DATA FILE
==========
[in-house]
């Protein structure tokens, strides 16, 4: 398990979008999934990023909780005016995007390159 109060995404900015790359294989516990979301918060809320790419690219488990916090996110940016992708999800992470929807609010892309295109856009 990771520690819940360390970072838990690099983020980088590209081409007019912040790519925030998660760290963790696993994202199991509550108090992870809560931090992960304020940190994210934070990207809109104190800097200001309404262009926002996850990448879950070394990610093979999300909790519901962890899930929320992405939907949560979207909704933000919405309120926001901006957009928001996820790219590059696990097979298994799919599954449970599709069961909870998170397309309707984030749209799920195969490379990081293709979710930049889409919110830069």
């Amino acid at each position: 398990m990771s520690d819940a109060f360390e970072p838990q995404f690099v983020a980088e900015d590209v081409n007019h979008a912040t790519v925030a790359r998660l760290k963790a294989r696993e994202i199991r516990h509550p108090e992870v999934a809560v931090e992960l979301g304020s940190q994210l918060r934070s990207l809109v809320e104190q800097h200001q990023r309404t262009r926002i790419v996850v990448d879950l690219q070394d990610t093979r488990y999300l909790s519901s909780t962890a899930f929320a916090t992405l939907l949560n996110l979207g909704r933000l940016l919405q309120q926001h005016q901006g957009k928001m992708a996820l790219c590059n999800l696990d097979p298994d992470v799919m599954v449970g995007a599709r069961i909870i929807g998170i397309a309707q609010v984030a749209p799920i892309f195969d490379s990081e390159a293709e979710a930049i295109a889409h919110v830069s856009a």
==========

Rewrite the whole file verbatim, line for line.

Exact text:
[in-house]
């Protein structure tokens, strides 16, 4: 398990979008999934990023909780005016995007390159 109060995404900015790359294989516990979301918060809320790419690219488990916090996110940016992708999800992470929807609010892309295109856009 990771520690819940360390970072838990690099983020980088590209081409007019912040790519925030998660760290963790696993994202199991509550108090992870809560931090992960304020940190994210934070990207809109104190800097200001309404262009926002996850990448879950070394990610093979999300909790519901962890899930929320992405939907949560979207909704933000919405309120926001901006957009928001996820790219590059696990097979298994799919599954449970599709069961909870998170397309309707984030749209799920195969490379990081293709979710930049889409919110830069």
């Amino acid at each position: 398990m990771s520690d819940a109060f360390e970072p838990q995404f690099v983020a980088e900015d590209v081409n007019h979008a912040t790519v925030a790359r998660l760290k963790a294989r696993e994202i199991r516990h509550p108090e992870v999934a809560v931090e992960l979301g304020s940190q994210l918060r934070s990207l809109v809320e104190q800097h200001q990023r309404t262009r926002i790419v996850v990448d879950l690219q070394d990610t093979r488990y999300l909790s519901s909780t962890a899930f929320a916090t992405l939907l949560n996110l979207g909704r933000l940016l919405q309120q926001h005016q901006g957009k928001m992708a996820l790219c590059n999800l696990d097979p298994d992470v799919m599954v449970g995007a599709r069961i909870i929807g998170i397309a309707q609010v984030a749209p799920i892309f195969d490379s990081e390159a293709e979710a930049i295109a889409h919110v830069s856009a």